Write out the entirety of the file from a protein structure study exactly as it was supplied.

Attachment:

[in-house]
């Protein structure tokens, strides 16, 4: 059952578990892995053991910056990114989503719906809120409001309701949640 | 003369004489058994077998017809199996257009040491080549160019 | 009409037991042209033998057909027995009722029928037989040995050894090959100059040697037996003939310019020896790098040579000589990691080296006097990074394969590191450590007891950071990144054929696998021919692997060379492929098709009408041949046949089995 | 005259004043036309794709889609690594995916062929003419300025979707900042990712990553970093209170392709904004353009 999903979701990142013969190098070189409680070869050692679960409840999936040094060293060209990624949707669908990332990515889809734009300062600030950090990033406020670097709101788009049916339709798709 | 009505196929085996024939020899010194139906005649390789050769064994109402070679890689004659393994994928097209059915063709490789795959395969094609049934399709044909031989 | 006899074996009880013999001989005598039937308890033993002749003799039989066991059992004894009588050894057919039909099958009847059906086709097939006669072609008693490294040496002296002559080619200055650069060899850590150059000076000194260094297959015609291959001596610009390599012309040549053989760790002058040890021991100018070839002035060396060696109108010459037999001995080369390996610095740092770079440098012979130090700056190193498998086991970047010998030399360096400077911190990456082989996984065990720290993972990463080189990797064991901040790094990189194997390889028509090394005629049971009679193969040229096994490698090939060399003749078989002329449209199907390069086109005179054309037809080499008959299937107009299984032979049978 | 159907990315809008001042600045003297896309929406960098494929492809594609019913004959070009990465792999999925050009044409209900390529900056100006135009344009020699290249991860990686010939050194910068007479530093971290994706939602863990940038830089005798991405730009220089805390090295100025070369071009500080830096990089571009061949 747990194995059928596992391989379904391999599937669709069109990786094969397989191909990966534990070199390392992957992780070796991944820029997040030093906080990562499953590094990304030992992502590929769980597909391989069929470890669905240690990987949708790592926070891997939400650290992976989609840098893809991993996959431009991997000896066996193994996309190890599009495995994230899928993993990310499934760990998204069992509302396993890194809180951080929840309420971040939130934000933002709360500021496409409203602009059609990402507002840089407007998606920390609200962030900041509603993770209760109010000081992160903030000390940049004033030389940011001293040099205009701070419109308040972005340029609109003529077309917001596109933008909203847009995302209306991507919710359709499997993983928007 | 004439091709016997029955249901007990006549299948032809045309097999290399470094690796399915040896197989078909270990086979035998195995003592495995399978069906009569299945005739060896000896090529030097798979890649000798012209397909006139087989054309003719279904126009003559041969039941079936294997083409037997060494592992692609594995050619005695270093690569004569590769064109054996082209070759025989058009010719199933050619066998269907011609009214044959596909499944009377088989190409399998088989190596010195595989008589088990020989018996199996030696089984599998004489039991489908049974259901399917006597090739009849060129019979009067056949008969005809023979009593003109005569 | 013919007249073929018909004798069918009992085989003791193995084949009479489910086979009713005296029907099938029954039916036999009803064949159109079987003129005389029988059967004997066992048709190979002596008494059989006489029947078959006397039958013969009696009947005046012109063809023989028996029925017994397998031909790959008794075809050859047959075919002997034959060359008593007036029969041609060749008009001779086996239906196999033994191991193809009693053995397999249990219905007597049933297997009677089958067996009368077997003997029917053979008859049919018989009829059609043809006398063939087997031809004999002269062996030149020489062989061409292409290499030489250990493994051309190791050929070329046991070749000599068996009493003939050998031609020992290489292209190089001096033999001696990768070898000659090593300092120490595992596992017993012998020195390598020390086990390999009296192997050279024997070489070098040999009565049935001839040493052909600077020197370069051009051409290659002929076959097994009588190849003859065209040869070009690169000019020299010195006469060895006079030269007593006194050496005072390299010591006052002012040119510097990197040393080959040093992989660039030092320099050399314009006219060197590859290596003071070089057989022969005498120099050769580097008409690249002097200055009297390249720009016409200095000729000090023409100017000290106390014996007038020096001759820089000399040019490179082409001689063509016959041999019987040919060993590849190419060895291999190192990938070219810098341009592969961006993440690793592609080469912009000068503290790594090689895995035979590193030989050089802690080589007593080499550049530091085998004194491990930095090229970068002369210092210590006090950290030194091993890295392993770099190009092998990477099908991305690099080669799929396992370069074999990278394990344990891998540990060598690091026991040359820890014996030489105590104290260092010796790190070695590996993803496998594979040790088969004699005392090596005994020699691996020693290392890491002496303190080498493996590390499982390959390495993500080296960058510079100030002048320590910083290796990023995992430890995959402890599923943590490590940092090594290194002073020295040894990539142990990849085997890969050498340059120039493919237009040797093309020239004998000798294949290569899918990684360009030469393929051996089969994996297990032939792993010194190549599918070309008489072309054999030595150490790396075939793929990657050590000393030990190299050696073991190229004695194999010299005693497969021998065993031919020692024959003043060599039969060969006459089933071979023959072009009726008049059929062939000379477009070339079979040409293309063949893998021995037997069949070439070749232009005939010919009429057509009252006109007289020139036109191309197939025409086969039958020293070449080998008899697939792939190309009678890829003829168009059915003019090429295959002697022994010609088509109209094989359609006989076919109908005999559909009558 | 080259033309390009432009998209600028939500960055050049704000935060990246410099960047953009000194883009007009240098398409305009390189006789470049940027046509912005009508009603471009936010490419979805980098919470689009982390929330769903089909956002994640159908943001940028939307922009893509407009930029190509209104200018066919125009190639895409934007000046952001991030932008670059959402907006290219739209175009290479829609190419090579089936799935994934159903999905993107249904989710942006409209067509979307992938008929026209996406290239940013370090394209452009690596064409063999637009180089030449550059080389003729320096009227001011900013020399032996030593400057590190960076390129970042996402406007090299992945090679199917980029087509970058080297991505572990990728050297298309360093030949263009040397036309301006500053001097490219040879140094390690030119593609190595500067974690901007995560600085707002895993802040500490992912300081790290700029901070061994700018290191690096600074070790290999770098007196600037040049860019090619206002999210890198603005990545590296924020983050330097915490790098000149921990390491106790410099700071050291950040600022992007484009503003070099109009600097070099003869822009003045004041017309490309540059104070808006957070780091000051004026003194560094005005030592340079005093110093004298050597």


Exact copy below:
[in-house]
């Protein structure tokens, strides 16, 4: 059952578990892995053991910056990114989503719906809120409001309701949640 | 003369004489058994077998017809199996257009040491080549160019 | 009409037991042209033998057909027995009722029928037989040995050894090959100059040697037996003939310019020896790098040579000589990691080296006097990074394969590191450590007891950071990144054929696998021919692997060379492929098709009408041949046949089995 | 005259004043036309794709889609690594995916062929003419300025979707900042990712990553970093209170392709904004353009 999903979701990142013969190098070189409680070869050692679960409840999936040094060293060209990624949707669908990332990515889809734009300062600030950090990033406020670097709101788009049916339709798709 | 009505196929085996024939020899010194139906005649390789050769064994109402070679890689004659393994994928097209059915063709490789795959395969094609049934399709044909031989 | 006899074996009880013999001989005598039937308890033993002749003799039989066991059992004894009588050894057919039909099958009847059906086709097939006669072609008693490294040496002296002559080619200055650069060899850590150059000076000194260094297959015609291959001596610009390599012309040549053989760790002058040890021991100018070839002035060396060696109108010459037999001995080369390996610095740092770079440098012979130090700056190193498998086991970047010998030399360096400077911190990456082989996984065990720290993972990463080189990797064991901040790094990189194997390889028509090394005629049971009679193969040229096994490698090939060399003749078989002329449209199907390069086109005179054309037809080499008959299937107009299984032979049978 | 159907990315809008001042600045003297896309929406960098494929492809594609019913004959070009990465792999999925050009044409209900390529900056100006135009344009020699290249991860990686010939050194910068007479530093971290994706939602863990940038830089005798991405730009220089805390090295100025070369071009500080830096990089571009061949 747990194995059928596992391989379904391999599937669709069109990786094969397989191909990966534990070199390392992957992780070796991944820029997040030093906080990562499953590094990304030992992502590929769980597909391989069929470890669905240690990987949708790592926070891997939400650290992976989609840098893809991993996959431009991997000896066996193994996309190890599009495995994230899928993993990310499934760990998204069992509302396993890194809180951080929840309420971040939130934000933002709360500021496409409203602009059609990402507002840089407007998606920390609200962030900041509603993770209760109010000081992160903030000390940049004033030389940011001293040099205009701070419109308040972005340029609109003529077309917001596109933008909203847009995302209306991507919710359709499997993983928007 | 004439091709016997029955249901007990006549299948032809045309097999290399470094690796399915040896197989078909270990086979035998195995003592495995399978069906009569299945005739060896000896090529030097798979890649000798012209397909006139087989054309003719279904126009003559041969039941079936294997083409037997060494592992692609594995050619005695270093690569004569590769064109054996082209070759025989058009010719199933050619066998269907011609009214044959596909499944009377088989190409399998088989190596010195595989008589088990020989018996199996030696089984599998004489039991489908049974259901399917006597090739009849060129019979009067056949008969005809023979009593003109005569 | 013919007249073929018909004798069918009992085989003791193995084949009479489910086979009713005296029907099938029954039916036999009803064949159109079987003129005389029988059967004997066992048709190979002596008494059989006489029947078959006397039958013969009696009947005046012109063809023989028996029925017994397998031909790959008794075809050859047959075919002997034959060359008593007036029969041609060749008009001779086996239906196999033994191991193809009693053995397999249990219905007597049933297997009677089958067996009368077997003997029917053979008859049919018989009829059609043809006398063939087997031809004999002269062996030149020489062989061409292409290499030489250990493994051309190791050929070329046991070749000599068996009493003939050998031609020992290489292209190089001096033999001696990768070898000659090593300092120490595992596992017993012998020195390598020390086990390999009296192997050279024997070489070098040999009565049935001839040493052909600077020197370069051009051409290659002929076959097994009588190849003859065209040869070009690169000019020299010195006469060895006079030269007593006194050496005072390299010591006052002012040119510097990197040393080959040093992989660039030092320099050399314009006219060197590859290596003071070089057989022969005498120099050769580097008409690249002097200055009297390249720009016409200095000729000090023409100017000290106390014996007038020096001759820089000399040019490179082409001689063509016959041999019987040919060993590849190419060895291999190192990938070219810098341009592969961006993440690793592609080469912009000068503290790594090689895995035979590193030989050089802690080589007593080499550049530091085998004194491990930095090229970068002369210092210590006090950290030194091993890295392993770099190009092998990477099908991305690099080669799929396992370069074999990278394990344990891998540990060598690091026991040359820890014996030489105590104290260092010796790190070695590996993803496998594979040790088969004699005392090596005994020699691996020693290392890491002496303190080498493996590390499982390959390495993500080296960058510079100030002048320590910083290796990023995992430890995959402890599923943590490590940092090594290194002073020295040894990539142990990849085997890969050498340059120039493919237009040797093309020239004998000798294949290569899918990684360009030469393929051996089969994996297990032939792993010194190549599918070309008489072309054999030595150490790396075939793929990657050590000393030990190299050696073991190229004695194999010299005693497969021998065993031919020692024959003043060599039969060969006459089933071979023959072009009726008049059929062939000379477009070339079979040409293309063949893998021995037997069949070439070749232009005939010919009429057509009252006109007289020139036109191309197939025409086969039958020293070449080998008899697939792939190309009678890829003829168009059915003019090429295959002697022994010609088509109209094989359609006989076919109908005999559909009558 | 080259033309390009432009998209600028939500960055050049704000935060990246410099960047953009000194883009007009240098398409305009390189006789470049940027046509912005009508009603471009936010490419979805980098919470689009982390929330769903089909956002994640159908943001940028939307922009893509407009930029190509209104200018066919125009190639895409934007000046952001991030932008670059959402907006290219739209175009290479829609190419090579089936799935994934159903999905993107249904989710942006409209067509979307992938008929026209996406290239940013370090394209452009690596064409063999637009180089030449550059080389003729320096009227001011900013020399032996030593400057590190960076390129970042996402406007090299992945090679199917980029087509970058080297991505572990990728050297298309360093030949263009040397036309301006500053001097490219040879140094390690030119593609190595500067974690901007995560600085707002895993802040500490992912300081790290700029901070061994700018290191690096600074070790290999770098007196600037040049860019090619206002999210890198603005990545590296924020983050330097915490790098000149921990390491106790410099700071050291950040600022992007484009503003070099109009600097070099003869822009003045004041017309490309540059104070808006957070780091000051004026003194560094005005030592340079005093110093004298050597």